As feds tout cov­er­age ex­pan­sion, states scram­ble to build ex­changes

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Stom­achs churned across the coun­try last week af­ter HHS Sec­re­tary Kath­leen Se­be­lius un­leashed a mas­sive pub­lic­ity push to no­tify mil­lions of unin­sured Amer­i­cans that they would soon qual­ify for “af­ford­able, qual­ity health­care cov­er­age.” There’s lit­tle ev­i­dence to sug­gest states will be ready to open the in­surance ex­changes needed to meet the an­tic­i­pated rush.

“They are tear­ing their hair out,” said one health in­surance ex­change con­sul­tant about of­fi­cials in states await­ing the long-de­layed fed­eral in­for­ma­tion needed for launch­ing their in­surance mar­ket­places.

The pub­lic­ity cam­paign, which in­cluded a re­designed en­roll­ment in­for­ma­tion web­site and a mul­ti­me­dia pro­mo­tion ef­fort, is the lat­est sign that the ma­jor cov­er­age ex­pan­sion at the heart of the Pa­tient Pro­tec­tion and Af­ford­able Care Act is fast ap­proach­ing. It is ramp­ing up pres­sure on states that are ei­ther plan­ning or con­tem­plat­ing to launch health in­surance ex­changes.

Those ex­changes are at the heart of state and fed­eral ef­forts to of­fer af­ford­able health in­surance plans to more than half the es­ti­mated 16 mil­lion pre­vi­ously unin­sured Amer­i­cans ex­pected to take ad­van­tage of the law in its first year. The re­main­der will re­ceive cov­er­age through ex­panded state Med­i­caid pro­grams— at least in those states that choose to ac­cept fed­eral fund­ing for the ef­fort (See story, p. 7).

The tight­en­ing time frame for build­ing the ex­changes has brought into sharper fo­cus myr­iad ques­tions the fed­eral government still hasn’t an­swered and the lo­gis­ti­cal chal­lenges in­her­ent to such a his­toric ex­pan­sion of pri­vate in­surance cov­er­age.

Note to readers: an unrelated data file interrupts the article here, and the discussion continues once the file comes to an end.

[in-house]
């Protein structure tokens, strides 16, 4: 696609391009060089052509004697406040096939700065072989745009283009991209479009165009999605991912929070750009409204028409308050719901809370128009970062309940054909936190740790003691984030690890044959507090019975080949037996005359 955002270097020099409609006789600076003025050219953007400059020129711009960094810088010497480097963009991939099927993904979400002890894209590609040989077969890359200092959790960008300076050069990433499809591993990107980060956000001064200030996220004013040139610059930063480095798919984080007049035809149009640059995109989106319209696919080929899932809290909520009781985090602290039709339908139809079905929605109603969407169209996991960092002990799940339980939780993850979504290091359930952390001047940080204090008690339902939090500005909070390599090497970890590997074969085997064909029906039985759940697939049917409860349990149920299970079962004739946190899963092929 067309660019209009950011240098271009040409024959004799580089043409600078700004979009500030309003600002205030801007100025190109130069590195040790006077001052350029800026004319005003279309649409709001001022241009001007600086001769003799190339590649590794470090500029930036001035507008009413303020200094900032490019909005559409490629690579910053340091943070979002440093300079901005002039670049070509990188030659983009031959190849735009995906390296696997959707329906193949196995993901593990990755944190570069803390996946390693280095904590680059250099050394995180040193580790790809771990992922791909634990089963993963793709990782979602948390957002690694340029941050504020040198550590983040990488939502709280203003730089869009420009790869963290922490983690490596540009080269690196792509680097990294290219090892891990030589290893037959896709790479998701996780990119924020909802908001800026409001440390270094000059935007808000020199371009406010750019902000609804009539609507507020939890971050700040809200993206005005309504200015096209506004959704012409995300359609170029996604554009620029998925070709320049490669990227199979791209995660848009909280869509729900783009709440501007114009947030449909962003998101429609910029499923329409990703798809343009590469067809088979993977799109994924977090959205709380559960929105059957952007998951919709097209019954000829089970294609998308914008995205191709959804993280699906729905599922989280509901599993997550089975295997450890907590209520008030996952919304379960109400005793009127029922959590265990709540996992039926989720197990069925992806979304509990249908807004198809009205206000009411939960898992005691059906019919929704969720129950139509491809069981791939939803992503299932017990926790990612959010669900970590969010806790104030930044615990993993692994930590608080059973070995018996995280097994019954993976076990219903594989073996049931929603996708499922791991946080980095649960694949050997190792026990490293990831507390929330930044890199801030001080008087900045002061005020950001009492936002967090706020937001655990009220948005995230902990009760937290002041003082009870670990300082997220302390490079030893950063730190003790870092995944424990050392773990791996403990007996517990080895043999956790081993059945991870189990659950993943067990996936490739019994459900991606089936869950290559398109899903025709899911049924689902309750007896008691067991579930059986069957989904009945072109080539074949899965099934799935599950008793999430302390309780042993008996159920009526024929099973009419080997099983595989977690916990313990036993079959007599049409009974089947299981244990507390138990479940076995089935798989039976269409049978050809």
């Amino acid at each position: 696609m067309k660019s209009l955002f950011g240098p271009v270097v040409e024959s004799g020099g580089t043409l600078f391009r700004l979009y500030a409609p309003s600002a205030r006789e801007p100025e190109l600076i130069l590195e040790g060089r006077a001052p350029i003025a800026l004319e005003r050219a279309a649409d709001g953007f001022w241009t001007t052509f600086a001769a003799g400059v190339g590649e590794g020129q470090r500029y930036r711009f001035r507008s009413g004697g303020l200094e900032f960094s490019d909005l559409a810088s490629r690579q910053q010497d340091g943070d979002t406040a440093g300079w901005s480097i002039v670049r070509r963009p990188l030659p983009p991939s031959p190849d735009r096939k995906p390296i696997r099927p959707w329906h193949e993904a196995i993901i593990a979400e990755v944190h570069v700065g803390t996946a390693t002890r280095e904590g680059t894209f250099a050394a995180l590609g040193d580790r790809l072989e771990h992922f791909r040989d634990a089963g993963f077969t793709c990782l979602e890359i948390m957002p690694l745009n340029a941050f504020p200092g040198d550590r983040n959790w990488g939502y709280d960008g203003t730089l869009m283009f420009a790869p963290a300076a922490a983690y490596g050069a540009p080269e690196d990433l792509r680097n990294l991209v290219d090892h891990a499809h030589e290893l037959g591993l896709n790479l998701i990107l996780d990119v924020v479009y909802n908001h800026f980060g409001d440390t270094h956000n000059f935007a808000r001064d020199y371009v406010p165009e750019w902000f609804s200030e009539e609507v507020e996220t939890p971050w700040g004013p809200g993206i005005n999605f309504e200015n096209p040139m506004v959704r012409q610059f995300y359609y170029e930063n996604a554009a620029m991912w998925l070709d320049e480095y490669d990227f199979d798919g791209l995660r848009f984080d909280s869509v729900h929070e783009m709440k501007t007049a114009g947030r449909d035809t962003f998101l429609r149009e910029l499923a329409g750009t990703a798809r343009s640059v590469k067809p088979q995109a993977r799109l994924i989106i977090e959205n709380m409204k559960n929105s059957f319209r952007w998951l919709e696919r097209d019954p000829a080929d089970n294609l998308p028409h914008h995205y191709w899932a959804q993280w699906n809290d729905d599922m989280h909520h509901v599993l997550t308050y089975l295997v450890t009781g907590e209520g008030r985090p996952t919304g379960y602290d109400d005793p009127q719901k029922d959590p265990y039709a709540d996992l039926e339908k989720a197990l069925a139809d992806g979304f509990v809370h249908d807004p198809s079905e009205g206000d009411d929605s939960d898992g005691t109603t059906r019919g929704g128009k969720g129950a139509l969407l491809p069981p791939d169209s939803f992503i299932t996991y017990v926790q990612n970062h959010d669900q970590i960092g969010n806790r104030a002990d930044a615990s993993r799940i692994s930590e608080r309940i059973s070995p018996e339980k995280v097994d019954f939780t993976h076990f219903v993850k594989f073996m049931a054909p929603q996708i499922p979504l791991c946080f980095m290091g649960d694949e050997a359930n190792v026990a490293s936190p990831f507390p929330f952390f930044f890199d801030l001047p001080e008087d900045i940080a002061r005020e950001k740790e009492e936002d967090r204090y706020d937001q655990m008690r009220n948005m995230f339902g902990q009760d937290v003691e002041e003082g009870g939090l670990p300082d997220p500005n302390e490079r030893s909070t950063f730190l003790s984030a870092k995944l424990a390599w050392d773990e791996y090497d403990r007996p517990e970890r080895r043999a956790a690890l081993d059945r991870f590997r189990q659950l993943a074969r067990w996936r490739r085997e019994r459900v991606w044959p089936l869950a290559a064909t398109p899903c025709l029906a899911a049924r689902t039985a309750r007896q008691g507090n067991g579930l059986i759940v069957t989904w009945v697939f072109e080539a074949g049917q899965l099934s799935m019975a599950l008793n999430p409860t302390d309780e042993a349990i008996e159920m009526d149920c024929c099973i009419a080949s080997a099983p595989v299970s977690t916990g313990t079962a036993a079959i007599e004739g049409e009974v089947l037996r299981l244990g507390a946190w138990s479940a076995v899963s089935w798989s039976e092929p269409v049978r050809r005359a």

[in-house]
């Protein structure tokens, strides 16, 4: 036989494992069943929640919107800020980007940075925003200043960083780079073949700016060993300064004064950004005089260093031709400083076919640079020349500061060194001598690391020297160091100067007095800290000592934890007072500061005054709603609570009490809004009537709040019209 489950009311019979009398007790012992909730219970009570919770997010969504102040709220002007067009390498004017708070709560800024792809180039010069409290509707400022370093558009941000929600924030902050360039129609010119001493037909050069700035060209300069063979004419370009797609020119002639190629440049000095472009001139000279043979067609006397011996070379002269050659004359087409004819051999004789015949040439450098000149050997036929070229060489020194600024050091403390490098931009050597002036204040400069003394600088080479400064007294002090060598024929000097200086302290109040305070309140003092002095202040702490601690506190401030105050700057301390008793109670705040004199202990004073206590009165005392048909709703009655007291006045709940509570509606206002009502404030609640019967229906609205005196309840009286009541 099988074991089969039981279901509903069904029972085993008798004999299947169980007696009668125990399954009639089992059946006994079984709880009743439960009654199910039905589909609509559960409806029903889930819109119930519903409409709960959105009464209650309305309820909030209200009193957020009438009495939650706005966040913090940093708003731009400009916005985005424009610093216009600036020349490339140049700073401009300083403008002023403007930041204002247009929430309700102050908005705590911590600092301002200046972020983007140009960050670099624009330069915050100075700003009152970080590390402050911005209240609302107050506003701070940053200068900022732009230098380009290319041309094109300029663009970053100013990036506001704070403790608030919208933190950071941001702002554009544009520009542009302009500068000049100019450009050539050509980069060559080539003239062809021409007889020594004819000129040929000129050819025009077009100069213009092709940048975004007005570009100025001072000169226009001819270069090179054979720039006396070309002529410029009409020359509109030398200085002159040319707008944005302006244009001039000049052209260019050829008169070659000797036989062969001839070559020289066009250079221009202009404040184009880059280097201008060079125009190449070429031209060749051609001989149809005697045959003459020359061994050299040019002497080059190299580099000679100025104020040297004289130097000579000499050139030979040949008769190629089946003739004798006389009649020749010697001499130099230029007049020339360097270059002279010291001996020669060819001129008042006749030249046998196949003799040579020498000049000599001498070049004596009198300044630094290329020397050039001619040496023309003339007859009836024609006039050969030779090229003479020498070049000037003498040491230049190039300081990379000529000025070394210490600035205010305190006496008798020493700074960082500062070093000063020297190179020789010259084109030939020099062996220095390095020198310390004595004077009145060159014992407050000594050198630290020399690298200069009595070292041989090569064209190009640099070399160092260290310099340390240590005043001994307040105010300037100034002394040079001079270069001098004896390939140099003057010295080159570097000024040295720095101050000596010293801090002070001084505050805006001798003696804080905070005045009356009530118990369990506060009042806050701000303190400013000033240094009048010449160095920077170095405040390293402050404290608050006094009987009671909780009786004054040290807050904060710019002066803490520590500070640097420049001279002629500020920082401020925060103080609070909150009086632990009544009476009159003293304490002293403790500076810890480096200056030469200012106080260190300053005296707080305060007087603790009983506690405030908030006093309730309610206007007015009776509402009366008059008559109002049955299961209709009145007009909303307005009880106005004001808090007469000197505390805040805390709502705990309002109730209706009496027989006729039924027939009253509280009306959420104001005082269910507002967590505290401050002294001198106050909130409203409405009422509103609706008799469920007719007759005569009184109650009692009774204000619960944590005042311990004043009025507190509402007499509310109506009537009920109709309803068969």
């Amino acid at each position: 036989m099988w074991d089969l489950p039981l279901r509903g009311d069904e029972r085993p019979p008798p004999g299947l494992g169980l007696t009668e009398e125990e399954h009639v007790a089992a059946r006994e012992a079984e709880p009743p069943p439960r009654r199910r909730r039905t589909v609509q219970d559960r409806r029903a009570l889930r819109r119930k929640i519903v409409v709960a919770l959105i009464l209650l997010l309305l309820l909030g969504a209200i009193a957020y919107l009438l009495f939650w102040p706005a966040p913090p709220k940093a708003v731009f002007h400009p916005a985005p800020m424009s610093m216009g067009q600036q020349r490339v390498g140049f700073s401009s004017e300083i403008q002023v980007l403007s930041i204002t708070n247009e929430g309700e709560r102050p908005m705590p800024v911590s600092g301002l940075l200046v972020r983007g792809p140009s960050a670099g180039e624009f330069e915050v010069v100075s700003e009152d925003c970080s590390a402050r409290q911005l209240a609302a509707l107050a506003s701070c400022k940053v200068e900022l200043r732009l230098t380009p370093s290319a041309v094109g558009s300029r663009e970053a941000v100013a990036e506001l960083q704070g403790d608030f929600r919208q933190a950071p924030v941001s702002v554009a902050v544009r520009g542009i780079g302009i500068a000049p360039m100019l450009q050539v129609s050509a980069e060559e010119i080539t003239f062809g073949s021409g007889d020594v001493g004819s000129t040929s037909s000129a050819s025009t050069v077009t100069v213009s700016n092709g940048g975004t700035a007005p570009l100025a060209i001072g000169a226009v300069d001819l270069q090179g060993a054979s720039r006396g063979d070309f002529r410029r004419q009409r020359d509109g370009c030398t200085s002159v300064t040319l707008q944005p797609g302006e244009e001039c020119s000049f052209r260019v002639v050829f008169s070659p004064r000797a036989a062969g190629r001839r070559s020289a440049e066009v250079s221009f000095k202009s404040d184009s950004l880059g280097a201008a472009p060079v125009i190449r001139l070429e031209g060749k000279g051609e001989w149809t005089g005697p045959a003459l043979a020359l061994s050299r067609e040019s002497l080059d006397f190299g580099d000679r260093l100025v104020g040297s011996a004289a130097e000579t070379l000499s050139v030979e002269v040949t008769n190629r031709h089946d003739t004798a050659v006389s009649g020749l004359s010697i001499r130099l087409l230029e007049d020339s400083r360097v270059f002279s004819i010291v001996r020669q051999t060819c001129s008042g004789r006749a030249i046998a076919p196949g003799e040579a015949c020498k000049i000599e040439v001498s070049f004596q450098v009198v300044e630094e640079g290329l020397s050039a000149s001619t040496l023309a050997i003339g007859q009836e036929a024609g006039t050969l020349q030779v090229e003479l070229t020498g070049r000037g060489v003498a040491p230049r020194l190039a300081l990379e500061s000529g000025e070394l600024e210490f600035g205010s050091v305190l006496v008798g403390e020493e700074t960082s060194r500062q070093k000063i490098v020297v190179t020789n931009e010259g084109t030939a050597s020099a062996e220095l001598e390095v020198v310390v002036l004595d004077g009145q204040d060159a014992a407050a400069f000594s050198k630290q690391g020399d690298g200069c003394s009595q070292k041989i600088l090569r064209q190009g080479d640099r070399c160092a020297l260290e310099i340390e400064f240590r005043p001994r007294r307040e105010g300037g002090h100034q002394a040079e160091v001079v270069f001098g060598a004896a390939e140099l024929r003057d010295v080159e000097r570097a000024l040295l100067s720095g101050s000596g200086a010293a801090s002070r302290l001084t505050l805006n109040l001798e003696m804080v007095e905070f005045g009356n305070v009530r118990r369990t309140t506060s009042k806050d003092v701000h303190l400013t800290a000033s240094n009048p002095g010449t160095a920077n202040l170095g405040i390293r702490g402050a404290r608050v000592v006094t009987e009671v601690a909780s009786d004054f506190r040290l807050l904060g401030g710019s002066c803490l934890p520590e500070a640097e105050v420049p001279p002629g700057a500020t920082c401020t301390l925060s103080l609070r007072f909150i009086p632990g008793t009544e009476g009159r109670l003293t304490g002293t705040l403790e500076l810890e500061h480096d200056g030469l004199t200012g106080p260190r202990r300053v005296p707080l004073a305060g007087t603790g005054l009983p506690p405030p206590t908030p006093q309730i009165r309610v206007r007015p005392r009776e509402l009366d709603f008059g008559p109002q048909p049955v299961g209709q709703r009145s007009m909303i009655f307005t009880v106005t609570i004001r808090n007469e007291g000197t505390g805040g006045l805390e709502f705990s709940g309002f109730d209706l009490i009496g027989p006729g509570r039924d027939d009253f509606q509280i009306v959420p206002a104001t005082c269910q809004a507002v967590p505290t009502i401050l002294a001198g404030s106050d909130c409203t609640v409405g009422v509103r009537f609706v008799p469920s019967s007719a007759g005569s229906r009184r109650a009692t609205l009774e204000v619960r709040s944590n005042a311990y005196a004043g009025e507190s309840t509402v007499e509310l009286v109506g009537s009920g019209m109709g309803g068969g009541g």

“Imag­ine just a mil­lion peo­ple who have never filled out those kinds of forms be­fore and don’t know how to shop and haven’t gone through open en­roll­ment once a year for their en­tire adult lives,” said Jor­dan Bat­tani, a man­ag­ing di­rec­tor at Com­puter Sciences Corp., which is pro­vid­ing con­sult­ing ser­vices to states on the startup of ex­changes. “They’re all hit­ting the water at the same time on Oct. 1 try­ing to use th­ese sys­tems. It’s hard to imag­ine how this could hap­pen on time.”

Top in­surance in­dus­try ex­ec­u­tives agree the states face daunt­ing odds in meet­ing the ACA’s dead­lines. The abil­ity of fed­eral and state health in­surance ex­changes to be­gin en­rolling mil­lions of con­sumers in nine months “seems chal­leng­ing,” Stephen Hem­s­ley, CEO of Unit­edHealth Group, told stock an­a­lysts last week.

The pres­sure has spawned re­peated spec­u­la­tion that var­i­ous ex­change-re­lated reg­u­la­tory dead­lines will be de­layed. Last week, ru­mors swept the coun­try that the Feb. 15 dead­line for states to sub­mit part­ner­ship ex­change ap­pli­ca­tions had been ex­tended. States have the op­tion of forg­ing a part­ner­ship with the fed­eral government or neigh­bor­ing states.

Fed­eral of­fi­cials moved quickly to quash the ru­mors. “We’ve been get­ting lots of ques­tions about this. … There have been ab­so­lutely no changes in pol­icy,” Amanda Cow­ley, act­ing di­rec­tor of state health ex­changes at HHS, told state health of­fi­cials in an e-mail.

But mis­un­der­stand­ings abound, es­pe­cially in states that are mov­ing in op­po­site di­rec­tions on ex­changes and Med­i­caid ex­pan­sion. Last June, the U.S. Supreme Court gave a green light to the ex­changes by up­hold­ing the law’s in­di­vid­ual man­date, but gave states the right to opt out of the Med­i­caid ex­pan­sion.

For in­stance, Mis­sis­sippi In­surance Com­mis­sioner Mike Chaney ap­plied to launch a state-run ex­change against the wishes of the state’s Repub­li­can lead­er­ship. He told the gov­er­nor and state leg­is­la­tors that the state-run ex­change will be needed to keep the fed­eral government from forc­ing un­wanted growth in the state’s Med­i­caid pro­gram.